I am still a little shaky this morning – for last night I witnessed true greatness.
Christopher Nolan is not known for making wishy-washy films (Memento, The Prestige, The Dark Knight etc.) Filled with layers of darkness and distress, but with a breath of hope, his films stand out as some of the more poignant of my cinematic education. For this, and the incredible casting, I knew I had to watch Inception. I expected to watch a ‘good’ film. I didn’t expect to watch a film of a generation.
Inception I believe will be immortal. In fifty years time we will be bragging to young-whipper-snappers that We, our generation, were the ones who got to watch this pure work of genius on the big screen. It will be one of those films that you will always remember ‘where you were’ the night you watched for the first time (Showcase Cinema, Erdington. Classy). I can be very picky about what I spend my money on, and will usually find something to disappoint, but with Inception, I just couldn’t. I had to fall back instead to moan about how the man in front was sitting in his chair!
For anyone who has not seen the film, you may want to look away now as I ‘attempt’ to unravel the plot – just go and see it, avoid reviews and share in the delight of watching it unfold.
Leonardo DiCaprio plays Cobb, a man with a tragic story and an unusual talent. Along with Arthur (Jospeh Gordon-Levitt; Good job growing up by the way! Not too shabby for the former Third Rock From the Sun actor) they are able to construct dreams into which they can enter in order to probe their ‘victims’ for information. The theory goes that once inside, surrounded by their target’s subconscious, said target will unwittingly surrender information that is key to these seekers (Cobb etal). This is what is known as Extraction. Inception works in the reverse in which a seed of an idea is planted into the subconscious. However, in order to reach the deepest corners of a persons subconscious, Cobb and Arthur are able to induce further dream states until they are in a dream, within a dream, within a dream.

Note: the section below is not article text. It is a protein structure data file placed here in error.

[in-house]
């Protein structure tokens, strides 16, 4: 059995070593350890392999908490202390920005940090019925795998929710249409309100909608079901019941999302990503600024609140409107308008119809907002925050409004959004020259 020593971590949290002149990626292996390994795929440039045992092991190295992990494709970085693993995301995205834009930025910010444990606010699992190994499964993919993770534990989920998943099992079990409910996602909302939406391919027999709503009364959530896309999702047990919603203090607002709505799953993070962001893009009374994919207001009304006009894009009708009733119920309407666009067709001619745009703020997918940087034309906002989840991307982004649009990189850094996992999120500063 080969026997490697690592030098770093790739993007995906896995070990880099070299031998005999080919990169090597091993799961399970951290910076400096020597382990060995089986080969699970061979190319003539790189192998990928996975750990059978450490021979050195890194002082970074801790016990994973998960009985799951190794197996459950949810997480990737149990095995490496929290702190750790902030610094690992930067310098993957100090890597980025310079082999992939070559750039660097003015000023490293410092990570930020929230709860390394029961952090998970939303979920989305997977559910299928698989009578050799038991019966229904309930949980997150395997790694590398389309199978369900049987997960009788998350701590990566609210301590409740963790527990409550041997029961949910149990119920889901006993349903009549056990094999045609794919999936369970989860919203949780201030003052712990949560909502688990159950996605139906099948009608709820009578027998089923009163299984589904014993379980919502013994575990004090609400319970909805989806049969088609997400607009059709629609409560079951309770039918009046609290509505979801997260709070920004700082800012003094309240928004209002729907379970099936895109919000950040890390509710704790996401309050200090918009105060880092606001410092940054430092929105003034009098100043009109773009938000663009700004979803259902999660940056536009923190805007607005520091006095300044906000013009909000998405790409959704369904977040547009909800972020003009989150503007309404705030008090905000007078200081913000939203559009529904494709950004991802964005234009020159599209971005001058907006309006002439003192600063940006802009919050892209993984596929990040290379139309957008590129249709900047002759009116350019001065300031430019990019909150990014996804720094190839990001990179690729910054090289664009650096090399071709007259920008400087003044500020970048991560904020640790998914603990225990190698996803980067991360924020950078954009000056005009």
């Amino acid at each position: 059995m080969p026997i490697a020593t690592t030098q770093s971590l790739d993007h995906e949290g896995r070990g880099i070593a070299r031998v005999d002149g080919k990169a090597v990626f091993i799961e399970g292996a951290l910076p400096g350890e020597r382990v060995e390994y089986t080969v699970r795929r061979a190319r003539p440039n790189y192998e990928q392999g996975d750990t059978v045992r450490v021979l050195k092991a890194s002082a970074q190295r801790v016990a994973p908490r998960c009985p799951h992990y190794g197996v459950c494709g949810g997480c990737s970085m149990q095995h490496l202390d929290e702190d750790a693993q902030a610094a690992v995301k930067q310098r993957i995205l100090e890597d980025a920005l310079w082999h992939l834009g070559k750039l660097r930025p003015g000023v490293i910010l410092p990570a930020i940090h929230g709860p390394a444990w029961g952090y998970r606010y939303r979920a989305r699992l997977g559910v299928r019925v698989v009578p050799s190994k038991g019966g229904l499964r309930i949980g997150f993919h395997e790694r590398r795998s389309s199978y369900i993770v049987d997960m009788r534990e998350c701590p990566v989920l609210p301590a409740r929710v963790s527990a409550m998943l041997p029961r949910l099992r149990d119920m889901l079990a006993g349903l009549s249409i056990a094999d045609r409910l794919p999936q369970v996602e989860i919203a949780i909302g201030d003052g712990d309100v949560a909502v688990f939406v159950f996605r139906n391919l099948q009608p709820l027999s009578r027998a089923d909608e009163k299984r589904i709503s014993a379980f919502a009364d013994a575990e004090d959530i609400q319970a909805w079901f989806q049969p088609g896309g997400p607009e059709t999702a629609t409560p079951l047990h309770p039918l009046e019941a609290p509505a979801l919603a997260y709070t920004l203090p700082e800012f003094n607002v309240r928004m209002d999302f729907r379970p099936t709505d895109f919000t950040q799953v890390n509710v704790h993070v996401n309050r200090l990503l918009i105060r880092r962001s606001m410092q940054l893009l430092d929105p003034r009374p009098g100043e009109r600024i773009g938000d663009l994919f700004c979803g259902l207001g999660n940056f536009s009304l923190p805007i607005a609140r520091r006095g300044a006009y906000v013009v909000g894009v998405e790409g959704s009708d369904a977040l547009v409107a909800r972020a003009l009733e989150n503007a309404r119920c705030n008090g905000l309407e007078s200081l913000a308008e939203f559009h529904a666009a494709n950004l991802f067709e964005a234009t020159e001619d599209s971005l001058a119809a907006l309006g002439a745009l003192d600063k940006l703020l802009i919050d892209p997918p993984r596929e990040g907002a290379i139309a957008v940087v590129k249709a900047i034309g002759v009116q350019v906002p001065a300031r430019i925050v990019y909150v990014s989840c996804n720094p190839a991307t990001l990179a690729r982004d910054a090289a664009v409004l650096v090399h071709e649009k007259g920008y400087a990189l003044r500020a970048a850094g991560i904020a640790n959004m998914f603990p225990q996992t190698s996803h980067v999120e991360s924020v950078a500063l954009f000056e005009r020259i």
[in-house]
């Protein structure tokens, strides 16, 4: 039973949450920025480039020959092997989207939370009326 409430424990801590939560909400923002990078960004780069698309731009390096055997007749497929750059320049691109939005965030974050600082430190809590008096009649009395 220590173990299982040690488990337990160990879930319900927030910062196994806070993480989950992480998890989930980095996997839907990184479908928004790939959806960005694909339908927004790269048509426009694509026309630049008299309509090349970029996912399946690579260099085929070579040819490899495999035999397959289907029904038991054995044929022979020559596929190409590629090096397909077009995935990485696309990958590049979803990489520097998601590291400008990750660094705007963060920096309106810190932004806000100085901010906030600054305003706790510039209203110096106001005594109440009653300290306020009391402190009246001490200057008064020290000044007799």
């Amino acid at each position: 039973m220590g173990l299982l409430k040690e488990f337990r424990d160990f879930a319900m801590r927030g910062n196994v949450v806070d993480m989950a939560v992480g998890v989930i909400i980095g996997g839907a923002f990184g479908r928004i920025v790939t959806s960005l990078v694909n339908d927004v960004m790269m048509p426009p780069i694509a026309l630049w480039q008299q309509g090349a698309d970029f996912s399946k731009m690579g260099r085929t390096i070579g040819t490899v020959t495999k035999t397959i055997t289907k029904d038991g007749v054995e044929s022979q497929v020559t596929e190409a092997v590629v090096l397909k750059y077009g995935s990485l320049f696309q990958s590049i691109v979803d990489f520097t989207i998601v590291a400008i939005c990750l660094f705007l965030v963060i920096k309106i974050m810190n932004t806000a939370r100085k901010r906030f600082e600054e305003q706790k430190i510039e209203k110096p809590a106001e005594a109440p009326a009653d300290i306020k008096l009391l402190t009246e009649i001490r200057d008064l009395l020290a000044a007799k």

Now, I was in full anticipation of my brains spilling through my ears in confusion – everything ‘press’ based had led me to this conclusion (along with some verbal accounts also). But that was not the case. Steve believes that only stupid people could get confused! I think it is less insulting than that – I think those that try to find confusion will undoubtedly fall into it.
At one point in the film, Arthur is educating Aridane (My new favourite, Ellen Page – see Juno review) as to constructing a suitable dream maze. He likens stairwells to that of images by Escher. The perpetual loop. And although the story is not in a loop, rather layers of layers (or as I just tried to explain to my Mum, like a Russian doll), this resemblance to Escher’s drawings was uncanny. And similarly, if you stare too long at either and think too much about all these layers, you will loose yourself and possibly your mind. And thus the terrifying premise of the film is born.
‘Inception’ itself has only been attempted once before – to a devastating effect, but Cobb is willing to do anything to clear his name and return home to his children. This concept was dealt with tastefully and refused to fall into the trap of sentimentality. You felt for him and his cause yet it was not over laboured, it did not overshadow the immense detail of the rest of the film. Like the layers, it sat there snugly as the purpose underneath everything you were watching.